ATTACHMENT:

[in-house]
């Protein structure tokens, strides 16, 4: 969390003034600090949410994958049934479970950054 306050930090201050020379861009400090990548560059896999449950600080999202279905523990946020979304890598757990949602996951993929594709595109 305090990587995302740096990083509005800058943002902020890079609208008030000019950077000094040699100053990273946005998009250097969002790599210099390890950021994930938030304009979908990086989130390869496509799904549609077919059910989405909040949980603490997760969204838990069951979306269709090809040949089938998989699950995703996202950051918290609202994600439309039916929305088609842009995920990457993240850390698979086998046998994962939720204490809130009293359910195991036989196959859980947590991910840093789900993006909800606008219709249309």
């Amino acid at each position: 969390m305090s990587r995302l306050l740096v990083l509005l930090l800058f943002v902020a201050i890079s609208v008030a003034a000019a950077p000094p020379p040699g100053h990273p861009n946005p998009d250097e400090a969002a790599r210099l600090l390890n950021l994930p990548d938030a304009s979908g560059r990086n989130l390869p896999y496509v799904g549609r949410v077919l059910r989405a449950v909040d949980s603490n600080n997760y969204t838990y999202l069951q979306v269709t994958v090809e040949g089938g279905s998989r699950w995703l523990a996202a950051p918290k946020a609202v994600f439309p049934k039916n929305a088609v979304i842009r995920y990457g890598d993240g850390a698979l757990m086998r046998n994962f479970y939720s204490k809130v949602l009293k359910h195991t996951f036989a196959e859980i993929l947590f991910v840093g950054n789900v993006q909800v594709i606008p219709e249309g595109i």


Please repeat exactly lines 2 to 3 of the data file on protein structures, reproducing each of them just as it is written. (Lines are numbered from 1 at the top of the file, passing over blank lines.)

């Protein structure tokens, strides 16, 4: 969390003034600090949410994958049934479970950054 306050930090201050020379861009400090990548560059896999449950600080999202279905523990946020979304890598757990949602996951993929594709595109 305090990587995302740096990083509005800058943002902020890079609208008030000019950077000094040699100053990273946005998009250097969002790599210099390890950021994930938030304009979908990086989130390869496509799904549609077919059910989405909040949980603490997760969204838990069951979306269709090809040949089938998989699950995703996202950051918290609202994600439309039916929305088609842009995920990457993240850390698979086998046998994962939720204490809130009293359910195991036989196959859980947590991910840093789900993006909800606008219709249309």
């Amino acid at each position: 969390m305090s990587r995302l306050l740096v990083l509005l930090l800058f943002v902020a201050i890079s609208v008030a003034a000019a950077p000094p020379p040699g100053h990273p861009n946005p998009d250097e400090a969002a790599r210099l600090l390890n950021l994930p990548d938030a304009s979908g560059r990086n989130l390869p896999y496509v799904g549609r949410v077919l059910r989405a449950v909040d949980s603490n600080n997760y969204t838990y999202l069951q979306v269709t994958v090809e040949g089938g279905s998989r699950w995703l523990a996202a950051p918290k946020a609202v994600f439309p049934k039916n929305a088609v979304i842009r995920y990457g890598d993240g850390a698979l757990m086998r046998n994962f479970y939720s204490k809130v949602l009293k359910h195991t996951f036989a196959e859980i993929l947590f991910v840093g950054n789900v993006q909800v594709i606008p219709e249309g595109i």